Canadian Journal of Cardiology

Percutaneous Revascularization in a Patient With a “Double Heart”

Published:February 06, 2015DOI:
      A 34-year-old man was referred for progressive exertional dyspnea and orthopnea. He had end-stage restrictive cardiomyopathy with irreversible high pulmonary vascular resistance; in 2003 at the age of 25 years, he underwent heterotopic heart transplantation (HHT) with anastomosis of the donor pulmonary artery to the recipient right atrium. The electrocardiogram (Fig. 1A), chest radiograph (Fig. 1B), and echocardiogram (Fig. 1C) at admission did not show major abnormalities. To investigate the potential causes of heart failure (HF), a comprehensive hemodynamic and angiographic evaluation of both donor and recipient hearts was performed. Right cardiac catheterization of the donor heart (Fig. 1D), endomyocardial biopsy (Fig. 1E) performed through a 7 French (F) internal right jugular vein approach, and coronary angiography of the recipient heart by right radial access (Videos 1 and 2; view videos online) were also unremarkable. However, left ventriculography and coronarography of the donor heart (Fig. 1F and Video 3; view video online) showed moderate systolic dysfunction and severe cardiac allograft vasculopathy (CAV), respectively. Anteroposterior (AP) (Fig. 1G), AP cranial (Fig. 1H) and lateral (Fig. 1I) views (Videos 4-6; view videos online, respectively) demonstrated severe in-tandem lesions of the left anterior descending (LAD) artery and diffuse disease of a dominant left circumflex artery (Fig. 1, G and I, arrows) with occlusion of the posterior descending artery (Fig. 1H, arrowheads). Through a right radial approach, a 6F Judkins right 4 guiding catheter was used to obtain good backup support for the downsloping takeoff of the left coronary artery of the donor heart. After balloon predilation, 6 everolimus-eluting stents were implanted in the proximal-middle portion of the LAD and left circumflex arteries, with satisfactory final results (Fig. 1, J-L and Videos 7 and 8; view videos online). The patient remained asymptomatic at 1-year clinical follow-up, with complete recovery of left cardiac function.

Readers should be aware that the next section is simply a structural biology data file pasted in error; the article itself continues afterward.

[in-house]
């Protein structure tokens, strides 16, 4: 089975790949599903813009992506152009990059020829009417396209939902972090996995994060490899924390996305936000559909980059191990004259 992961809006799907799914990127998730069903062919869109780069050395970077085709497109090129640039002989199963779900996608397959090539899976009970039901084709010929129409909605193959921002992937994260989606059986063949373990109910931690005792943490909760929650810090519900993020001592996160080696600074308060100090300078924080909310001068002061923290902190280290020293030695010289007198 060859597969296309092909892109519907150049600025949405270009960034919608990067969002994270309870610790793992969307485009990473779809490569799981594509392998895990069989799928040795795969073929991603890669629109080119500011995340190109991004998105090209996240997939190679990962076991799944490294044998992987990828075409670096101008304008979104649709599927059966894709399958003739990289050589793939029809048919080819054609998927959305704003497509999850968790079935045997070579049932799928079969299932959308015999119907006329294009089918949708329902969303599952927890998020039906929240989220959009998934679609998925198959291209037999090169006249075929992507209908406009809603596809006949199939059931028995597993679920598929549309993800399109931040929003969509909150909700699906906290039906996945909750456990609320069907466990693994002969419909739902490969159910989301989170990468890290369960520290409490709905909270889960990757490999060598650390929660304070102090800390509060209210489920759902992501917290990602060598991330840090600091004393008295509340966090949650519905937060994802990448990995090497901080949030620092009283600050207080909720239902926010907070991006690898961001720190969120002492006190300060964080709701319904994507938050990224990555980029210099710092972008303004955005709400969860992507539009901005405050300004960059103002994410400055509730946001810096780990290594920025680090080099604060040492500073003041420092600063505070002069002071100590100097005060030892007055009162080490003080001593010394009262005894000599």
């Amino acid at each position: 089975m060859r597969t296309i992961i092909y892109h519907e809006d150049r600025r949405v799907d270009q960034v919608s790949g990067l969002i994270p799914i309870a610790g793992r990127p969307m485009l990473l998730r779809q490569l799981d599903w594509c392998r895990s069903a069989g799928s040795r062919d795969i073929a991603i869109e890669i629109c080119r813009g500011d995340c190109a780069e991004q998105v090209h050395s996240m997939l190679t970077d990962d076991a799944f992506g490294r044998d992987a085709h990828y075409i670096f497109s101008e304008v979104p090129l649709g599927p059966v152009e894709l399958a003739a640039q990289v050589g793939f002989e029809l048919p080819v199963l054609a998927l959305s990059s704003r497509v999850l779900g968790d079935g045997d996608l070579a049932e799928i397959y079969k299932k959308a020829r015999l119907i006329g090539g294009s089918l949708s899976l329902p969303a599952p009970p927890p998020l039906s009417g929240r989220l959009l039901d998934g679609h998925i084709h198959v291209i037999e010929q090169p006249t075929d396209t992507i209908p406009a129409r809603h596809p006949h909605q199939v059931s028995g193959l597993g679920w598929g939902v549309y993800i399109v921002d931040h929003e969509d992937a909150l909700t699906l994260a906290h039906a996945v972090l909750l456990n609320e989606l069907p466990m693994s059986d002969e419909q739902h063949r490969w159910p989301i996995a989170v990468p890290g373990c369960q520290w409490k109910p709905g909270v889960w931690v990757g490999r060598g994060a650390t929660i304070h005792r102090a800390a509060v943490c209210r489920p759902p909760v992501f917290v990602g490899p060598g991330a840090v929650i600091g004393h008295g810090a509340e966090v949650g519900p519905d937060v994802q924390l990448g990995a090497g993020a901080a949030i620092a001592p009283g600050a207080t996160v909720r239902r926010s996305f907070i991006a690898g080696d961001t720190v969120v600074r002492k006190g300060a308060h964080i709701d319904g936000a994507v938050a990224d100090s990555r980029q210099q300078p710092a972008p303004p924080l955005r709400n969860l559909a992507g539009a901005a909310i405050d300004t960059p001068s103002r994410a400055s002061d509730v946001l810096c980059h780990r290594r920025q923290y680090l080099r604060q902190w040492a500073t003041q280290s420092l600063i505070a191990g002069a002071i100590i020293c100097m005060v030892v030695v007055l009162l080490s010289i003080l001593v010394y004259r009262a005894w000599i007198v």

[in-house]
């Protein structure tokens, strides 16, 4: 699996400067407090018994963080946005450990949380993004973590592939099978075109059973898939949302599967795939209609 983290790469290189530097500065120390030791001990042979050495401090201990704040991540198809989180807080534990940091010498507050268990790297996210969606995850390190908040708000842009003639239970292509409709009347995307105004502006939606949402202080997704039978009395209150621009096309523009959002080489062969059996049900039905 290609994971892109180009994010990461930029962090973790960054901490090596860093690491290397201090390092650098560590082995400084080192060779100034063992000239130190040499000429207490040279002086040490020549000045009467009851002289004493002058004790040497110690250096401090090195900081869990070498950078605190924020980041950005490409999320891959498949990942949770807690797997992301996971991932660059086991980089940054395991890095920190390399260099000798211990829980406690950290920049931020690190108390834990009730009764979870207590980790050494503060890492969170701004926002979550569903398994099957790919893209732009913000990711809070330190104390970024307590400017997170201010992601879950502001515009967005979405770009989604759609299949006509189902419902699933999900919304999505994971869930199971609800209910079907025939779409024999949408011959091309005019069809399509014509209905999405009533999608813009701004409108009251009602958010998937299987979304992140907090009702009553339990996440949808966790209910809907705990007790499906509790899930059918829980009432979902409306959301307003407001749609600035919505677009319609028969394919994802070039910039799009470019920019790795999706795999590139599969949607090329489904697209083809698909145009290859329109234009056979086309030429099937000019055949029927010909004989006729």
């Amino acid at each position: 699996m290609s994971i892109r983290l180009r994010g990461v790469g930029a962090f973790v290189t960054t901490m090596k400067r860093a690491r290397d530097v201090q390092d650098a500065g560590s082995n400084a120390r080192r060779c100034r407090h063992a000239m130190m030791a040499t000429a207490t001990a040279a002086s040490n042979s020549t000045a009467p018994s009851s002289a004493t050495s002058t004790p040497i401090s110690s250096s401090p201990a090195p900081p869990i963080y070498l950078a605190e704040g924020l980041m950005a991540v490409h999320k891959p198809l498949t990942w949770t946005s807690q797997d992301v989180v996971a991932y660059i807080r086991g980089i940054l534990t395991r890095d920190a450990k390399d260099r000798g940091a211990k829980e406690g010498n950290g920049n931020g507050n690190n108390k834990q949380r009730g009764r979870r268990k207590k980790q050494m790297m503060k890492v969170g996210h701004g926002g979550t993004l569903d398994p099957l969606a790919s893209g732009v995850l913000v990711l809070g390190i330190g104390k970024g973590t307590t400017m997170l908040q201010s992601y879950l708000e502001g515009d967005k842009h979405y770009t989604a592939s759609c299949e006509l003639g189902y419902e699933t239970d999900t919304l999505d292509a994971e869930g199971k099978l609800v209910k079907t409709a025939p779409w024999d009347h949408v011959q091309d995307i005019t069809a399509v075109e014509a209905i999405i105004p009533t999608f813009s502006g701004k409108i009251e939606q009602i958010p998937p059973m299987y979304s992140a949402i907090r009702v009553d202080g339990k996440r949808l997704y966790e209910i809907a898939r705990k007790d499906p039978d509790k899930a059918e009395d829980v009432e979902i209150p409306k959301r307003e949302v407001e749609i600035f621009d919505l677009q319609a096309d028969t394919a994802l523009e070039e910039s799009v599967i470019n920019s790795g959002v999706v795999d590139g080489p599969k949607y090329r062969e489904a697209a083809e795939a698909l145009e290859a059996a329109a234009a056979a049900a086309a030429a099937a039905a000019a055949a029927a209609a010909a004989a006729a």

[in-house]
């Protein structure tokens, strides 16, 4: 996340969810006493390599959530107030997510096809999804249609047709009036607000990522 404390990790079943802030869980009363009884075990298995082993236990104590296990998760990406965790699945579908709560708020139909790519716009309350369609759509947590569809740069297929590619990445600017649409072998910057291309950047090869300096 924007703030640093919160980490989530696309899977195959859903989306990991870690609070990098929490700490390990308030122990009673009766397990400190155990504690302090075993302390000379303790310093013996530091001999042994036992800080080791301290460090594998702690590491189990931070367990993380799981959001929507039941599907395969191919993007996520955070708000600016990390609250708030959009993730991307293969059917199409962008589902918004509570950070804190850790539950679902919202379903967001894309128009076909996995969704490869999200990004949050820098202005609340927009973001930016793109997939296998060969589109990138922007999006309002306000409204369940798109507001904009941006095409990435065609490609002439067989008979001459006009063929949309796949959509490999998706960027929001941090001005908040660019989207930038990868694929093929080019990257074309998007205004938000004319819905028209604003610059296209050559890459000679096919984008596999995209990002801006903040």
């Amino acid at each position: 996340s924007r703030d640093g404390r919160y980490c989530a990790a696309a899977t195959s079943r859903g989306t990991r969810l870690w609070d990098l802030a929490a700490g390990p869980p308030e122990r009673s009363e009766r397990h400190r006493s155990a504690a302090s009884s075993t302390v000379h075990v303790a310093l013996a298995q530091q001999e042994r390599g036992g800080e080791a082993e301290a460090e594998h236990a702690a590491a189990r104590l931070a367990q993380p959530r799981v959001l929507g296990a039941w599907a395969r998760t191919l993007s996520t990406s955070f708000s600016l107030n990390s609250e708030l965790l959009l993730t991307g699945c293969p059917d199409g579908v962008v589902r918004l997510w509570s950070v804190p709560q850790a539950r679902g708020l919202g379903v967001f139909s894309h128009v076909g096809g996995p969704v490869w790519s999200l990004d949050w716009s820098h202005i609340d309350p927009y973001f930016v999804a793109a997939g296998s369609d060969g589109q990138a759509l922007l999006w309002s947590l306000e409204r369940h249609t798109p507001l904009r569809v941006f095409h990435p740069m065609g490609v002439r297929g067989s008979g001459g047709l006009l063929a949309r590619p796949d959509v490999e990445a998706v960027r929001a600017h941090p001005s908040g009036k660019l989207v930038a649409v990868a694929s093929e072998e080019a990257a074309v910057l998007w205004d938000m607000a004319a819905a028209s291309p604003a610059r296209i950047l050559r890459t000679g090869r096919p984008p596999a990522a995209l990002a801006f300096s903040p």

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      Figure 1(A) A 12-lead electrocardiogram shows 2 separate and independent rhythms and electrocardiographic complex morphologic features, the typical electrocardiographic finding after heterotopic heart transplantation (HHT) in the absence of major abnormalities. (B) An anteroposterior chest radiographic without abnormalities illustrates the typical radiographic chest appearance after HHT, with the donor heart located in the right hemithorax. (C) A transthoracic echocardiogram in apical “8-chamber” view illustrates the particular configuration of the heterotopic heart. The relationship between the recipient and the donor hearts is also depicted. D, donor heart; R, recipient heart; RV, right ventricle; RA, right atrium; LV, left ventricle, LA, left atrium. (D) Right cardiac catheterization of the heart performed through a 7F right internal jugular vein approach demonstrated normal pressure values in the pulmonary circulation. (E) Angiography in the anteroposterior projection illustrates a flexible bioptome used to perform the endomyocardial biopsies in the recipient right ventricle through a 7F right internal jugular vein approach. (F) Left ventriculography of the donor ventricle in the anteroposterior view reveals moderate systolic dysfunction with an ejection fraction of 40%. (G-I) Severe cardiac allograft vasculopathy (CAV) of the donor heart. (G) The anteroposterior (AP), (H) AP cranial, and (I) lateral coronary angiographic views of the donor heart demonstrate the presence of severe CAV with critical lesions involving the left anterior descending (arrows in G and I), dominant left circumflex, obtuse marginal, and posterior descending arteries (arrowheads in H). (J-L) Final angiographic results after percutaneous coronary intervention in the donor heart. (J) The AP, (K) AP cranial, and (L) lateral angiographic views of the donor heart show a satisfactory final angiographic result after everolimus-eluting stents implantation in the left anterior descending and dominant left circumflex arteries of the donor heart. PA, pulmonary artery; PWC, pulmonary wedge capillary pressure; RA, right atrium, RV, right ventricle.
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